On July 17, 2015, the SEC staff (the “Staff”) issued a no-action letter (the “Letter”) granting limited relief from compliance with the risk retention requirements of Section 941 of the Dodd-Frank Wall Street Reform and Consumer Protection Act (the "Final Rules") for certain collateralized loan obligation transactions (“CLOs”) that are refinanced following the effective date of the Final Rules on December 24, 2016 (the “Effective Date”). The Letter was addressed to Crescent Capital Group LP ("Crescent Capital"), which manages a CLO that priced prior to the December 24, 2014 publication of the Final Rules.

WHAT THE LETTER SAYS

Generally, as described in our prior Client Alert, Final Risk Retention Rules – Implications for US & European Collateralized Loan Obligations, the Final Rules require a CLO manager or its majority-owned affiliate to acquire and retain, unhedged, an eligible five percent interest in securities issued in a CLO transaction, and do not exempt or otherwise “grandfather” any post-Effective Date issuance of securities by CLOs existing prior to the Effective Date.

Crescent Capital argued in its request for no-action relief that because the CLO it managed was priced prior to publication of the Final Rules, the CLO’s refinancing feature was not structured to accommodate risk retention and neither Crescent Capital nor the investors in the CLO expected that the risk retention obligation would apply with respect to a refinancing of the CLO.

In the Letter, the Staff conditioned its relief on the following conditions, and included the customary admonishment that any different facts or conditions might require a different conclusion:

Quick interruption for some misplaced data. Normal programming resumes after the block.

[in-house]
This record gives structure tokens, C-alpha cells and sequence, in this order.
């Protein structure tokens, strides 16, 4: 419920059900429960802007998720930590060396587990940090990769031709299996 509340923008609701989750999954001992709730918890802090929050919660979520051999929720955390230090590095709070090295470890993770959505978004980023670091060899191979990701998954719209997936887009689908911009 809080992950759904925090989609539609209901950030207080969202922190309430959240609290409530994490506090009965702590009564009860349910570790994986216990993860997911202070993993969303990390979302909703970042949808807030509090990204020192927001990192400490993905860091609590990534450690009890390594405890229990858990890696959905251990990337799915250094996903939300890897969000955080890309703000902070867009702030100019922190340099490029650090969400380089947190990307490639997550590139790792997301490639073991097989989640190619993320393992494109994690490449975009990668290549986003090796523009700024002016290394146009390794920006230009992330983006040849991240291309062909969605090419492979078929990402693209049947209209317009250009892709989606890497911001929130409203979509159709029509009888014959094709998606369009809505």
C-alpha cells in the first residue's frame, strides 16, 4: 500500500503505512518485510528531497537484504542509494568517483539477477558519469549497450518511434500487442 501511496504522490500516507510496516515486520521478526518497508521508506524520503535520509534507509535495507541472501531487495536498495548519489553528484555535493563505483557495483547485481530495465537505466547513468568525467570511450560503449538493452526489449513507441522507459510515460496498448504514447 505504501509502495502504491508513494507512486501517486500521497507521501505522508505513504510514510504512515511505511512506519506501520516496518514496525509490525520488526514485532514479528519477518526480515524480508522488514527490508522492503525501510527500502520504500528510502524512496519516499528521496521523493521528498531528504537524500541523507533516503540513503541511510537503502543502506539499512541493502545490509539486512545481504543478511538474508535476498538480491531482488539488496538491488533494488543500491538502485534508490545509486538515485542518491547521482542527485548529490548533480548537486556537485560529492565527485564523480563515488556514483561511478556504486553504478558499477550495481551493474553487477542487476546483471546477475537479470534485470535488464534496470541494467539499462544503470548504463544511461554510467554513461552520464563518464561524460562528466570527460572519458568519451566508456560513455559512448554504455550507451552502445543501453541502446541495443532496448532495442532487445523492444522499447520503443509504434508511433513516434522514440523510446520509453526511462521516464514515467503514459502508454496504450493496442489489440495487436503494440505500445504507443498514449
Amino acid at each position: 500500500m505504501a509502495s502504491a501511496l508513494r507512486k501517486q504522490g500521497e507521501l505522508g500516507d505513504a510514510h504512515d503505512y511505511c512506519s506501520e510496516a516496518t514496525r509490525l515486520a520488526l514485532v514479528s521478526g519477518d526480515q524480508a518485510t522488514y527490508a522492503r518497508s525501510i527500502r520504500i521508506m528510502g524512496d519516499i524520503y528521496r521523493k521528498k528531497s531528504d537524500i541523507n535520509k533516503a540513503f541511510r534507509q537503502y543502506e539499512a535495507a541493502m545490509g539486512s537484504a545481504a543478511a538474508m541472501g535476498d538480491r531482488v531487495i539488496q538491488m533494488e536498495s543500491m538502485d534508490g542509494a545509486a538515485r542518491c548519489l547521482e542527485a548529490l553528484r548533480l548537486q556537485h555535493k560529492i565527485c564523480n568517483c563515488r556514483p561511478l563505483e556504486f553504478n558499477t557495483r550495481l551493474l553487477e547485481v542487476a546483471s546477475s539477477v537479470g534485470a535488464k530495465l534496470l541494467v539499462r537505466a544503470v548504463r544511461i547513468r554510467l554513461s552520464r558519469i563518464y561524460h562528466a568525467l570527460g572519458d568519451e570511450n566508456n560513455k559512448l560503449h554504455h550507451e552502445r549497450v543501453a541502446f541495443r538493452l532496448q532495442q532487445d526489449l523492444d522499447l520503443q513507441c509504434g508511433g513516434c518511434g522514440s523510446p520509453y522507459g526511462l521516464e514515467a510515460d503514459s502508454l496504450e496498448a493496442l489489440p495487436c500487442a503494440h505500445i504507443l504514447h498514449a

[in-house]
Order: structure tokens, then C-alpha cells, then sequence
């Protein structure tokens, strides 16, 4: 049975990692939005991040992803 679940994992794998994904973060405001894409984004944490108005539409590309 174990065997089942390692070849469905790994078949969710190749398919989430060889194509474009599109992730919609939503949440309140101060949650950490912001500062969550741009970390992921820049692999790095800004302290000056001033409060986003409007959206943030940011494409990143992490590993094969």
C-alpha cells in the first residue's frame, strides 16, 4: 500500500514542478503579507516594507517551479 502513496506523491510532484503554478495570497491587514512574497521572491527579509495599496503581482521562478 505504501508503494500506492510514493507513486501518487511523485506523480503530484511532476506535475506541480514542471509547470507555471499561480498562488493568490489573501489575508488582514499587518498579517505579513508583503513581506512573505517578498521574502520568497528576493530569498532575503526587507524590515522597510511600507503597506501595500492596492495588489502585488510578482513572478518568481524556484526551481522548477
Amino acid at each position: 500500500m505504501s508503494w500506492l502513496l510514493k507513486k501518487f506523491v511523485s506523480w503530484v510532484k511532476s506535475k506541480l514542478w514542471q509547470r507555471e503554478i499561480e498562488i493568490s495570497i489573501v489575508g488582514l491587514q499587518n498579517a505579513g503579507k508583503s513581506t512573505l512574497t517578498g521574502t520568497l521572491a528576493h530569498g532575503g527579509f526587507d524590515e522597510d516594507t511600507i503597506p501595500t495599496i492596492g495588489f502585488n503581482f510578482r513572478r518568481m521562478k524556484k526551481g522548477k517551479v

• The refinancing will be completed (i.e., by the issuance of the relevant refinanced notes) within four years after the original closing date of the CLO transaction.
  • The interest rate applicable to the refinanced notes will be lower than the interest rate of the original notes.
  • Other than the reduction of the interest rate of the original notes, after giving effect to a refinancing:
    • the CLO entity's capital structure will be unchanged;
    • the principal amount of the refinanced notes after a refinancing and the original notes after a refinancing will be the same;
    • the priority of right of payment of the refinanced notes and the original notes will be the same;
    • the voting and other consent rights of the refinanced notes and the original notes will be the same; and
    • the stated maturity of the refinanced notes and the original notes will be the same.
  • The CLO entity's investment criteria will not change as a result of the refinancing.
  • No securitization of additional assets will be effected by a refinancing (i.e., proceeds from the issuance of the refinanced notes will be used only for the redemption of the original notes), it being understood that the CLO manager will continue to actively manage the collateral obligations on the CLO entity's behalf.
  • No additional subordinated interests will be issued in connection with a refinancing.
  • Refinancing will not cause the identity of the holders of subordinated interests to change.
  • Refinancing of different classes of secured notes may occur on different dates; however, each class of secured notes will be subject to only one refinancing and the supplemental indenture executed in connection with refinancing each class will prohibit any further refinancing of the refinanced notes.
  • The offering document for the refinanced notes will, among other things:
    • include a prominent statement (e.g., on the cover of the offering document) that the sponsor is not retaining a risk retention interest contemplated by the Final Rules in connection with a refinancing or the refinanced notes;